Retirement is a reality that would come for everyone at the appropriate time. The best approach anyone can take toward retirement is proper planning which is tailor-made and personal to the individual. Hence, a customized pension plan for every individual begs the question “how much you need to retire comfortably?” The response to this question will differ for everyone. While there is no magical amount as life contingencies are very much unpredictable, there are however some questions you can ask yourself to determine your optimal amount.
Certain things to consider when considering how much you need for retirement include:
- Basic Needs: Identify your monthly necessities and estimate how much they would gulp from your retirement benefits. These items include feeding, rent, utilities, vehicle paper renewals and other expenses.
- Lifestyle & Luxuries: You should define specific desired luxury activities and estimate their approximate costs based on frequency, items needed or any other related cost input. These costs should be added to your budget. Examples of these luxuries can include hobbies, a vacation, buying a boat, and traveling.
- Number of Dependents: This is a crucial factor to consider when determining an amount that could be sufficient for you during retirement. Dependents here refer to the number of people who you cater for by paying more than 50% of their support. Usually, your spouse and children constitute the major dependents.
- Inflation: What you purchase for N100 today will obviously not be available at the same rate 2 years later. One way to avoid inflation eroding your retirement savings is by investing them in investment securities whose return are higher than inflation rate. Experienced Fund Managers usually have plenty of information available to help establish a reasonable inflation estimate, but 9 – 12% is a good long-term inflation number you can use for your computations.
- Life Expectancy: The question of how much you will need for a comfortable retirement will depend largely on your cost of living and lifestyle choices vis-a-vis life expectancy which no one can predict accurately. Although the current average life expectancy is about 54.5 years (according to the World Health Organization), educated employees constitute the bulk of people who live far beyond this due to their level of awareness and location.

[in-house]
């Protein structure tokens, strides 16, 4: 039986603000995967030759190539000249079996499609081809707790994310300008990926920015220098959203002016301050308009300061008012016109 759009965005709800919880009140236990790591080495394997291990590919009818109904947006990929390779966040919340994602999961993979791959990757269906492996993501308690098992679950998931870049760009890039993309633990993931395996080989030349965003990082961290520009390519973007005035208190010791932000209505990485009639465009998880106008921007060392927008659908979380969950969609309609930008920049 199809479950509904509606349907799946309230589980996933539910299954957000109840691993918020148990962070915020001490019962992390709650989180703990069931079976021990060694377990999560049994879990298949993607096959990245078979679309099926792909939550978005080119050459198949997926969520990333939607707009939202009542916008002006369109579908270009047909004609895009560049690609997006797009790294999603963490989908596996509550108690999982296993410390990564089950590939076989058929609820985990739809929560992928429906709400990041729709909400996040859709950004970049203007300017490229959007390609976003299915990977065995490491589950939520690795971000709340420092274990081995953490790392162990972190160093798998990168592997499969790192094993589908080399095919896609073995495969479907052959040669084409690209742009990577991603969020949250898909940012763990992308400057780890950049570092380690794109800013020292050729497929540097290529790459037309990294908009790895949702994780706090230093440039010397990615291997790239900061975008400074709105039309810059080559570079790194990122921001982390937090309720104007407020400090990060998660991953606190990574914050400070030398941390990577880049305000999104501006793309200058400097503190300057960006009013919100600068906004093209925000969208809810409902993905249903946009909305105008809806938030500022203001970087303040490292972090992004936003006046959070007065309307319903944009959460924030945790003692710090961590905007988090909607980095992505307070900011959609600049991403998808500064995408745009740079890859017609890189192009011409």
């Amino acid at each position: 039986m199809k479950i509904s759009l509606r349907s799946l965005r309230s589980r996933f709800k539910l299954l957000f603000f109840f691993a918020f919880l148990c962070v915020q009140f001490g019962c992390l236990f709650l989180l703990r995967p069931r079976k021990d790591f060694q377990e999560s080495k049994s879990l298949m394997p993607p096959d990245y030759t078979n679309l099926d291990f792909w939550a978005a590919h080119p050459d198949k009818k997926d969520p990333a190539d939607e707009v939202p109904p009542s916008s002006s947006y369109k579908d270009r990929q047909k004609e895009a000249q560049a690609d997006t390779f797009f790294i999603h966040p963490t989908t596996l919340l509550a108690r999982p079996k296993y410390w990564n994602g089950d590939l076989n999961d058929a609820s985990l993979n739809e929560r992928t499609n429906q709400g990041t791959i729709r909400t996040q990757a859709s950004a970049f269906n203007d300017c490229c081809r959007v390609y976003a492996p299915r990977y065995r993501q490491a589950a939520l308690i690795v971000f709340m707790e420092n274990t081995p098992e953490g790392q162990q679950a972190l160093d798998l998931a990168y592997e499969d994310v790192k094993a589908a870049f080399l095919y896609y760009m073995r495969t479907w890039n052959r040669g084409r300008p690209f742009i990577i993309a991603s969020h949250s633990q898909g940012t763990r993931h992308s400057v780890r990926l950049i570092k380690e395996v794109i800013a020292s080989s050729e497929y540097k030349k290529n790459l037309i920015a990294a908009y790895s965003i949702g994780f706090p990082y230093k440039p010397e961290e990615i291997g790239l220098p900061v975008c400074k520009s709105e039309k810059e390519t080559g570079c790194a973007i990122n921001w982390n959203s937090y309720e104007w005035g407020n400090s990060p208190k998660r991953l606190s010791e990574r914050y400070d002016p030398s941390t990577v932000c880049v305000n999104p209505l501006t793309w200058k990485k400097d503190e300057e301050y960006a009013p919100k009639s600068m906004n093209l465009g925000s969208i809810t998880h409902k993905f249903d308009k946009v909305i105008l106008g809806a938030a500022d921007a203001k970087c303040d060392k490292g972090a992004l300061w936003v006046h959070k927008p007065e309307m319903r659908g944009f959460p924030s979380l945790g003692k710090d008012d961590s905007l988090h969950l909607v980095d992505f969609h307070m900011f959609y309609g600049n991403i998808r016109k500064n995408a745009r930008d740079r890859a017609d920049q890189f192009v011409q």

- Pension Plan: You need to assess how much you have in your pension savings account and estimate if what you have accumulated is enough to make your retirement dream a reality.
You would need to sit down with an experienced financial advisor like ourselves who would put all the above-mentioned variables into perspective to ensure you have adequate savings for your retirement.
When do you stop saving?
The saying that no amount of money is ever enough for the human, tends to make the question of when to stop saving a rhetoric. It is a financial reality particularly in retirement. Consider an individual who started saving for retirement early enough to take advantage of the time value of money, this same person is debt-free and has other personal investments. The general rule of thumb will be that it is safe for the individual to stop saving and start spending since he is debt-free and his retirement benefits alongside return on investments can cover his expenses plus inflation.
Unfortunately, the situation above assumes certainty and generality of several factors for all individuals. Below are highlights of some of these factors that determine everyone’s response relative to another:
- Making money to last through retirement is an increasing problem, largely because life spans keep changing. This uncertainty suggests that there is no right time to stop saving and engage only in spending as emergencies may come up to erode your accumulated funds. For example, old age comes with regular healthcare needs and your inability to rely on your own income for treatments may be detrimental to you.
- Another key factor is the lifestyle of an individual. It might be possible to tell yourself that you have enough to stop saving for retirement. The question of when depends on the lifestyle you want in retirement; where you want to live and what you want to do during that period and any unanticipated lifestyle changes that can increase your retirement expense.
- The number of dependents you have goes a long way to determine how sufficient you feel about your retirement savings. Having no dependents gives more room to stop saving early provided you do not anticipate a change in such status.
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